Vampire movies by itself are already terrifying.
Who would not be scared out of their wits of the idea of a cold-blooded creature sucking the blood out of your life? Just the thought of their pale-white skin and blood-shot eyes would give you chills. Whilst vampire movies in general are scary, there are some who stood out amongst the rest. These are the vampire movies that will give you days of sleepless nights.
Below are some of the most terrifying vampire movies of all time. Be warned though, these movies are not for the faint-hearted.
Let the Right One In (2008)
This 2008 Swedish masterpiece is deeply emotional, intensely gruesome and psychologically terrifying.
The story is about Oskar, an anxious and fragile 12-year-old who is often bullied by his classmates. He was a lonely boy who was always longing for friendship. His wish came true when he met their new neighbor Eli. This serious young girl embodies an air of mystery; her pale complexion is a result of her only coming out at night. Upon Eli’s arrival in the neighborhood, there seem to be a series of murders and inexplicable disappearances. Blood and violence are the common denominator of the film. A subtle romance has developed between Eli and Oskar and she taught him how to fight back against his aggressors.
It may be one of the best horror films, but the romance factor of this film is simply brilliant. It’s a great alternative to Twilight and it introduces many people to the concept of love from another point of view. Amidst the violence and gore in this movie, you’d appreciate the kind of relationship that developed between the two main characters. Nevertheless, the romance can’t hide the fact that you’d still be haunted by the many creepy images this film has shown.
Director Neil Jordan returns to the vampire genre almost 20 years after he made the classic Interview with the Vampire. This interesting spin on the vampire tale revolves around Clara (Gemma Arterton) and Eleanor (Saoirse Ronan), a mother and daughter on the run after leaving behind a string of dead bodies. They end up in an unnamed coastal town where Clara managed to seduce Noel (Daniel Mays), a drip who has recently inherited his deceased mother’s boarding house The Byzantium. Things began to look up for the two; with Clara setting up a brothel while Eleanor starting with college. But there past found its way of catching up to them and this resulted to a bloody climax.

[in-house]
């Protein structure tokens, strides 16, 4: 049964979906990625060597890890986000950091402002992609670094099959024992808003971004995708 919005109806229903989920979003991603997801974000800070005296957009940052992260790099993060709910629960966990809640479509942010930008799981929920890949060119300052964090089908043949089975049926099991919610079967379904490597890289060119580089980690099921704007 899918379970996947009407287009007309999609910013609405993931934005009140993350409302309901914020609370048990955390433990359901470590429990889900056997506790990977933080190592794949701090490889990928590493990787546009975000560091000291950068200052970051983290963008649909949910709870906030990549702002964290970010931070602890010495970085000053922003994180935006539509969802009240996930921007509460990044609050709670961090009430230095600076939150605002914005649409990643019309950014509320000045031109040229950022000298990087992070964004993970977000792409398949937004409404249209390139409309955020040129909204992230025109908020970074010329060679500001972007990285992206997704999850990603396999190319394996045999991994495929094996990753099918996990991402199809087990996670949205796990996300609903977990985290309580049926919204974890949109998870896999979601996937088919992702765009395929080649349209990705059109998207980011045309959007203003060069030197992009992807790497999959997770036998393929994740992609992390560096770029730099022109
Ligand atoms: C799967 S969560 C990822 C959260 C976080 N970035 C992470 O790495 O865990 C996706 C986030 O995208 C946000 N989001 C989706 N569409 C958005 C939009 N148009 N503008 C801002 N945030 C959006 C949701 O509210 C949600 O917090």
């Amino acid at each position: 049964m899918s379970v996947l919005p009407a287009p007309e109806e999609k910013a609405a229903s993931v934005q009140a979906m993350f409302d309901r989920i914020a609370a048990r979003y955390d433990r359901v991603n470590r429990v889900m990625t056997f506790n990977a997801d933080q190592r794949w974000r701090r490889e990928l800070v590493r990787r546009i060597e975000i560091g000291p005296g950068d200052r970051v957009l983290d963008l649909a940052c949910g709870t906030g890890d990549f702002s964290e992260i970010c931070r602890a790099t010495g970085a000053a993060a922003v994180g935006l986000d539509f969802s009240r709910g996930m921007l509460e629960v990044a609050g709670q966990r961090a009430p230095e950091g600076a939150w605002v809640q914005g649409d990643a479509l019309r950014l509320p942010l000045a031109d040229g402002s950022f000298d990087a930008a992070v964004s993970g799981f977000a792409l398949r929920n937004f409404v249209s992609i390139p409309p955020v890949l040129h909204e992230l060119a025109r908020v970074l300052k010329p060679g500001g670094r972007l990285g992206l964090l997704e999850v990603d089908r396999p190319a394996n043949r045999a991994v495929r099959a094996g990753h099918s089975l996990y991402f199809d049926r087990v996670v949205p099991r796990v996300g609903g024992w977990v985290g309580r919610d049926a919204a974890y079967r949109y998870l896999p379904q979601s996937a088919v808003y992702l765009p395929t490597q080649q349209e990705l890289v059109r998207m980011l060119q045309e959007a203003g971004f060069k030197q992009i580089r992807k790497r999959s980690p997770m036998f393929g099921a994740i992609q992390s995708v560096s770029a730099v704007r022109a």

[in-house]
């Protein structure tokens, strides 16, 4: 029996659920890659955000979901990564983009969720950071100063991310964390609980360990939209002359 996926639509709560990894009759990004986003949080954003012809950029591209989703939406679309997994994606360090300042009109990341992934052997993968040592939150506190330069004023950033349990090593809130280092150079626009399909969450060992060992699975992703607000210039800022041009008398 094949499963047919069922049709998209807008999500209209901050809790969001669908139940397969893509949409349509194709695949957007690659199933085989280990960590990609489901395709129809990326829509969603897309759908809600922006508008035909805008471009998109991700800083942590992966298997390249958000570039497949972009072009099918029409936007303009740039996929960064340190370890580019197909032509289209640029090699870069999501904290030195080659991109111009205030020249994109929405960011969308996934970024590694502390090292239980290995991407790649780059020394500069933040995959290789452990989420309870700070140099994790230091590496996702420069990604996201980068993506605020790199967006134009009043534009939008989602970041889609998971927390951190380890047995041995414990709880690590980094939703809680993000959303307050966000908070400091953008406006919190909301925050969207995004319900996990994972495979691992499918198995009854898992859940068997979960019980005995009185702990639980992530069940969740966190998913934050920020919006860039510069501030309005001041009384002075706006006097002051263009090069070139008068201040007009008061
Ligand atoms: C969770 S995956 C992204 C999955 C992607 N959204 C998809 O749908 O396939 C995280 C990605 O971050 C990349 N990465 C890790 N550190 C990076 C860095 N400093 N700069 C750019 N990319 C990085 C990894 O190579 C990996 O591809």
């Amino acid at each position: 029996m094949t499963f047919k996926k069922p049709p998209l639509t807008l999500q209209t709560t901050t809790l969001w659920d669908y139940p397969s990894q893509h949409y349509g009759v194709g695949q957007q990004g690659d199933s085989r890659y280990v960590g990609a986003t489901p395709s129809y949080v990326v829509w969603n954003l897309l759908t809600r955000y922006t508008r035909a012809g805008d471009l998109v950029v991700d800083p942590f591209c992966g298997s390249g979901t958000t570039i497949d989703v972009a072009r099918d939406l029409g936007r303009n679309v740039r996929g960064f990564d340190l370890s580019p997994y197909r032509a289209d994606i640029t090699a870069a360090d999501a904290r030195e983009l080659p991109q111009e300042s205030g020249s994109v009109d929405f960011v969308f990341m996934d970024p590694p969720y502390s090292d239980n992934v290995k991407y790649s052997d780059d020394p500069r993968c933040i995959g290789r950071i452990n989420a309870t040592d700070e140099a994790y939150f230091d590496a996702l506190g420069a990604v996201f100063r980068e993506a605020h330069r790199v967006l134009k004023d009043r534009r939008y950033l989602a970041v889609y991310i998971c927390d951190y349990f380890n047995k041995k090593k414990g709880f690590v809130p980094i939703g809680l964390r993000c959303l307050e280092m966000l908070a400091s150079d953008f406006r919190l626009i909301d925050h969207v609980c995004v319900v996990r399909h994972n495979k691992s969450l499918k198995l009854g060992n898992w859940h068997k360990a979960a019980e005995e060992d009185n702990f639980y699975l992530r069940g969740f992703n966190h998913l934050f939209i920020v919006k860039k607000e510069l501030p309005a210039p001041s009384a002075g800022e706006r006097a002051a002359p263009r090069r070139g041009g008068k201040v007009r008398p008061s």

This film offers a fresh perspective to the vampire lore. Here, the characters are not bothered by direct exposure to sunlight. Instead of fangs, they have a pointed thumbnail for piercing through the skin. There is plenty of bloody violence on this film that will satisfy your quench for horror but will keep you on the seat of your edge for the entire film.
Click here to learn more about Byzantium.
A Girl Walks Home Alone at Night (2014)
Set in an Iranian ghost-town Bad City, the townspeople are not aware that their place that reeks of loneliness and death is being stalked by a lonesome vampire.
If you’re looking for a vampire film that is astonishingly eerie and creepy, then this movie is perfect for you. The film is stunningly shot with some absolutely gorgeous cinematography with some scenes looking like they came straight out of a painting. The use of black and white in this film intensifies the scary element of the movie. Every time the vampire is on screen, people are on the edge never really knowing what is going to happen.
The Hunger (1983)
This erotic horror film contains a powerhous
e of actors –
Catherine Deneuve, David Bowie, and Susan Sarandon.
Vampire lovers John (David Bowie) and Miriam Blaylock (Catherine Deneuve) survive through time under the Egyptian symbol of Ankh. But when John started an accelerated aging process, they seek the help of specialist Dr. Sarah Roberts (Susan Sarandon). Sadly, John did not survive and Miriam moved on to Sarah to be her next lover.
This stylish vampire flick is filled with some wonderful visuals. The performances of the actors are simply excellent. If you’re into Goth music and horror films, this cult flick is a must-see. There are plenty of vampire lesbian sex and blood that will keep you on the edge of your seat the whole time. Plus, the opening scene with Bauhaus playing “Bela Lugosi is Dead” is remarkable.
This is probably the first vampire movie that explores the join and pain of being a vampire and, most importantly, what it means to be immortal. The movie uses a lot of visual effects and sounds to create a spooky, vampiry atmosphere. It’s not your usual vampire film; this movie is philosophical and beautiful.
Interview with the Vampire (1994)
The story revolves around Louis (Brad Pitt), a bicentennial vampire who was born as an 18th-century lord and now eager to tell his story to a wide-eyed biographer (Christian Slater). He was suffering from depression and suicidal tendencies after the demise of his father. Then he met Lestat (Tom Cruise), a vampire who persuaded him to choose immortality over death and become his companion. Louis resolved to leave his violent maker, but Lestat turned a young girl (Kirsten Dunst) in an effort to guilt him into staying.
The film gave justice to the novel written by Anne Rice. This may cast two of the most good-looking actors in Hollywood, but the movie is filled with violent and bloody scenes. The main themes of the film revolve around death and violence which are depicted with a great deal of graphic violence and gore in nearly every scene. In addition to the human killing and attempted vampire killing via such manners as decapitation, throat-slitting and sunshine, there are also gory scenes when a vampire in desperate need of blood but does not want to kill humans turns to poodles and rats instead.
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